The NRMA is calling on governments to do everything they can do stimulate and prepare for a local electric vehicle market, saying Australia must urgently decide what role it wants to play in the inevitable EV revolution over the next decade.
The roadside assistance mutual, which has no special financial interest in EVs over internal combustion engine (ICE) vehicles, but is growing increasingly concerned about the lack of national preparedness for the inevitable change, has made 10 recommendations that would prepare Australia’s roads for an EV-dominated world.
These recommendations included procurement of EVs for state and federal government fleets, subsidies for private EV fleets, investment in charging stations in government car parks, and purchasing incentives that would encourage consumers to choose EVs over petrol cars.
“Within the next decade, the cost and infrastructure obstacles which have kept EVs exclusive and beyond the reach of mainstream consumers are likely to disappear,” the NRMA report said. “The moment has arrived for Australia to decide what role it wants to play as a manufacturer, researcher, supplier and consumer.”
It comes as nations around the world make commitments to hit net zero emissions within the next 30 years, though Australia is yet to follow.
Transport is the second biggest source of emissions after the power sector, accounting for around 15 per cent of total emissions both nationally and globally. Rapid electrification of transport will therefore be key to reducing emissions to zero.
US president Joe Biden’s progressive climate policy — a radical reversal of the pro-fossil fuel Trump presidency that has injected new energy into the global push to net zero — includes a plan to replace the entire federal government fleet of more than 670,000 vehicles with EVs.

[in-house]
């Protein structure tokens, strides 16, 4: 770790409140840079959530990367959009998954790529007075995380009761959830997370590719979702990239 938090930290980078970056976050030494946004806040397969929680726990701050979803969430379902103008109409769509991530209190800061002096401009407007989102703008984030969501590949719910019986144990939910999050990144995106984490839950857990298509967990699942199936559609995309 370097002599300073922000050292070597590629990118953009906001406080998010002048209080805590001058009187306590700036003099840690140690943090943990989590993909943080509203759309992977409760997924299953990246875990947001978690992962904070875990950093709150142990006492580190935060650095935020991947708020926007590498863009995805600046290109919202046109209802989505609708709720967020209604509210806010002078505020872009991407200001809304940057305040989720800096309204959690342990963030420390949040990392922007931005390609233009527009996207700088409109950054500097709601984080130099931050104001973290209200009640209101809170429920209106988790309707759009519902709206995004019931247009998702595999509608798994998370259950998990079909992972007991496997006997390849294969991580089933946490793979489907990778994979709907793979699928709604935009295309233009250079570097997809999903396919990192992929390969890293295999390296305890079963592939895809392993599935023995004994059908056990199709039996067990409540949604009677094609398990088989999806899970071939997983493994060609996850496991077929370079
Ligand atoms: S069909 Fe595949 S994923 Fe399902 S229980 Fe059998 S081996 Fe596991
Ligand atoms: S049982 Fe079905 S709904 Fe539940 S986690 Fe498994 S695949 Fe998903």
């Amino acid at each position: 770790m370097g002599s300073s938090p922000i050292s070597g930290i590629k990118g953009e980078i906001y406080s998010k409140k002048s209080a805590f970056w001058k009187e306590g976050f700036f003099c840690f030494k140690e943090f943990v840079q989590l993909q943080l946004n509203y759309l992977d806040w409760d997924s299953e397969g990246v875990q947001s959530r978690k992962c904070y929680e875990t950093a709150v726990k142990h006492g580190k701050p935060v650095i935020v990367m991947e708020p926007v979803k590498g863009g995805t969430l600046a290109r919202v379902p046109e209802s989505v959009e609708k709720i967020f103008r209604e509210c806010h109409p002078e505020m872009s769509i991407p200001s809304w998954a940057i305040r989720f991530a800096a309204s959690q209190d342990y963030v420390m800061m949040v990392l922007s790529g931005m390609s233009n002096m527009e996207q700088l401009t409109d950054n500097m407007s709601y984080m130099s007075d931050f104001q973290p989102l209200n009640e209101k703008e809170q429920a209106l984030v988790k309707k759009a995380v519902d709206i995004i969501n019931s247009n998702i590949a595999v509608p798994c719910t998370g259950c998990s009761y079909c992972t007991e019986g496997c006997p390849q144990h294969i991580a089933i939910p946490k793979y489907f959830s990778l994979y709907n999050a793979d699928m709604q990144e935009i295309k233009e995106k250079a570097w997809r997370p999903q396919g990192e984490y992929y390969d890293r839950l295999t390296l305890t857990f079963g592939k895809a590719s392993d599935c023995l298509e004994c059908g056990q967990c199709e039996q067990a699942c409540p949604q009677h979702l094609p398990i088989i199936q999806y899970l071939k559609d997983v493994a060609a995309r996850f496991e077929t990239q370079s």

But Australia remains without any significant EV policy, and as a result has only around 20,000 EVs on the road. With no car industry or major oil reserves, Australia has no obvious economic motivation not to support an EV market, but the federal government has remained deaf to calls for a clear EV policy.
The NRMA said one major area of reform could be tax policy, and it called on the federal government to review a range of existing tax structures. It recommended altering fringe benefits tax to focus on emissions rather than price, and exempting battery electric vehicles from the luxury car tax.
It also called for a clear charging infrastructure framework, saying even under moderate take-up scenarios, 28,370 public fast chargers would be needed by 2040.
Such a regulatory framework, to be developed by the Transport and Infrastructure Council, would have to tackle a range of major logistical challenges, including standardising charging plugs, signposting charging sites, changes to traffic law to accommodate on-street charging sites and modelling to predict and prepare for future demand.
It also called on the federal government to undertake an audit of Australia electricity networks to assess upgrades required to support the huge rise in demand that electrification of transport would put on the grid.
It also called for grants for research and development, regulation of battery-related issues, and community education programs.
James Fernyhough is a reporter at RenewEconomy and The Driven. He has worked at The Australian Financial Review and the Financial Times, and is interested in all things related to climate change and the transition to a low-carbon economy.